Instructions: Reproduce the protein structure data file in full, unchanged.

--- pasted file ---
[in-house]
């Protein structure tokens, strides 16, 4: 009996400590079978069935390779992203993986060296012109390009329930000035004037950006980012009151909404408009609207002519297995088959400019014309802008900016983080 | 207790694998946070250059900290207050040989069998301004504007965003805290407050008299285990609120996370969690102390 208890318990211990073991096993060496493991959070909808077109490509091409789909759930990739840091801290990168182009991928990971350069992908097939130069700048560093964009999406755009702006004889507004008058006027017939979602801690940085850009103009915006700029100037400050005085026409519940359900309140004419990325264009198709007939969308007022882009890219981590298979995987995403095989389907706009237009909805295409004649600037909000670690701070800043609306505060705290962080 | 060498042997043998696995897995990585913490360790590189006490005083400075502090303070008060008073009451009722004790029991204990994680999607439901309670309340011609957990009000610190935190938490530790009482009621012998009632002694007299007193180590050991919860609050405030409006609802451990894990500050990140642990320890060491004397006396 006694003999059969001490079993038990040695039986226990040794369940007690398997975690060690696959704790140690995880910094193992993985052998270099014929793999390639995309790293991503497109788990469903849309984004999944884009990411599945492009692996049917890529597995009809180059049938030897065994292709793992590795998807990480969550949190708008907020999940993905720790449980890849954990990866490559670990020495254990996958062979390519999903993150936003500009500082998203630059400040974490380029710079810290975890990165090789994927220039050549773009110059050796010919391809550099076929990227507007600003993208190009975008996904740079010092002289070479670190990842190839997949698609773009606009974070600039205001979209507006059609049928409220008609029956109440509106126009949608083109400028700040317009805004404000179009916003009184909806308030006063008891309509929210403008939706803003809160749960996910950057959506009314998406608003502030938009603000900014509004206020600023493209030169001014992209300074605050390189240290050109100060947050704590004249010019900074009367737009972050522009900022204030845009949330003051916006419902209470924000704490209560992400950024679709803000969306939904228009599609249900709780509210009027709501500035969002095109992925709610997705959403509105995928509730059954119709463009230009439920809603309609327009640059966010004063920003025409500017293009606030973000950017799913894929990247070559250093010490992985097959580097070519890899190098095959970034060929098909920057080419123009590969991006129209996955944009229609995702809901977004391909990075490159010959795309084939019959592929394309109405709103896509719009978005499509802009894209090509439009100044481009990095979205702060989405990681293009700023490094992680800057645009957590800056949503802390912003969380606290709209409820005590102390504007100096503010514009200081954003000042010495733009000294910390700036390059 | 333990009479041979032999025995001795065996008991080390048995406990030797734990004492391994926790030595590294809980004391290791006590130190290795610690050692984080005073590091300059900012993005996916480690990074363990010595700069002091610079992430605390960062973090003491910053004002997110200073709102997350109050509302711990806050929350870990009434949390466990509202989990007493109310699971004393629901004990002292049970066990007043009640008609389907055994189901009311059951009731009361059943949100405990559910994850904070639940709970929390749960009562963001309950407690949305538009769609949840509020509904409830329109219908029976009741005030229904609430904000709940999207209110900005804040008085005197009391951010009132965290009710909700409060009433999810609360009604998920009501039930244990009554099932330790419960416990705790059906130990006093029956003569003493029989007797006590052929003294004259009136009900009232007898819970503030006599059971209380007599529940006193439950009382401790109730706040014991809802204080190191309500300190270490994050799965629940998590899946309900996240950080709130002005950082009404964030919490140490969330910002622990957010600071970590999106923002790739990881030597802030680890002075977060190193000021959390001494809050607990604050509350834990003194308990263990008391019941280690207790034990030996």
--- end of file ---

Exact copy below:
[in-house]
């Protein structure tokens, strides 16, 4: 009996400590079978069935390779992203993986060296012109390009329930000035004037950006980012009151909404408009609207002519297995088959400019014309802008900016983080 | 207790694998946070250059900290207050040989069998301004504007965003805290407050008299285990609120996370969690102390 208890318990211990073991096993060496493991959070909808077109490509091409789909759930990739840091801290990168182009991928990971350069992908097939130069700048560093964009999406755009702006004889507004008058006027017939979602801690940085850009103009915006700029100037400050005085026409519940359900309140004419990325264009198709007939969308007022882009890219981590298979995987995403095989389907706009237009909805295409004649600037909000670690701070800043609306505060705290962080 | 060498042997043998696995897995990585913490360790590189006490005083400075502090303070008060008073009451009722004790029991204990994680999607439901309670309340011609957990009000610190935190938490530790009482009621012998009632002694007299007193180590050991919860609050405030409006609802451990894990500050990140642990320890060491004397006396 006694003999059969001490079993038990040695039986226990040794369940007690398997975690060690696959704790140690995880910094193992993985052998270099014929793999390639995309790293991503497109788990469903849309984004999944884009990411599945492009692996049917890529597995009809180059049938030897065994292709793992590795998807990480969550949190708008907020999940993905720790449980890849954990990866490559670990020495254990996958062979390519999903993150936003500009500082998203630059400040974490380029710079810290975890990165090789994927220039050549773009110059050796010919391809550099076929990227507007600003993208190009975008996904740079010092002289070479670190990842190839997949698609773009606009974070600039205001979209507006059609049928409220008609029956109440509106126009949608083109400028700040317009805004404000179009916003009184909806308030006063008891309509929210403008939706803003809160749960996910950057959506009314998406608003502030938009603000900014509004206020600023493209030169001014992209300074605050390189240290050109100060947050704590004249010019900074009367737009972050522009900022204030845009949330003051916006419902209470924000704490209560992400950024679709803000969306939904228009599609249900709780509210009027709501500035969002095109992925709610997705959403509105995928509730059954119709463009230009439920809603309609327009640059966010004063920003025409500017293009606030973000950017799913894929990247070559250093010490992985097959580097070519890899190098095959970034060929098909920057080419123009590969991006129209996955944009229609995702809901977004391909990075490159010959795309084939019959592929394309109405709103896509719009978005499509802009894209090509439009100044481009990095979205702060989405990681293009700023490094992680800057645009957590800056949503802390912003969380606290709209409820005590102390504007100096503010514009200081954003000042010495733009000294910390700036390059 | 333990009479041979032999025995001795065996008991080390048995406990030797734990004492391994926790030595590294809980004391290791006590130190290795610690050692984080005073590091300059900012993005996916480690990074363990010595700069002091610079992430605390960062973090003491910053004002997110200073709102997350109050509302711990806050929350870990009434949390466990509202989990007493109310699971004393629901004990002292049970066990007043009640008609389907055994189901009311059951009731009361059943949100405990559910994850904070639940709970929390749960009562963001309950407690949305538009769609949840509020509904409830329109219908029976009741005030229904609430904000709940999207209110900005804040008085005197009391951010009132965290009710909700409060009433999810609360009604998920009501039930244990009554099932330790419960416990705790059906130990006093029956003569003493029989007797006590052929003294004259009136009900009232007898819970503030006599059971209380007599529940006193439950009382401790109730706040014991809802204080190191309500300190270490994050799965629940998590899946309900996240950080709130002005950082009404964030919490140490969330910002622990957010600071970590999106923002790739990881030597802030680890002075977060190193000021959390001494809050607990604050509350834990003194308990263990008391019941280690207790034990030996």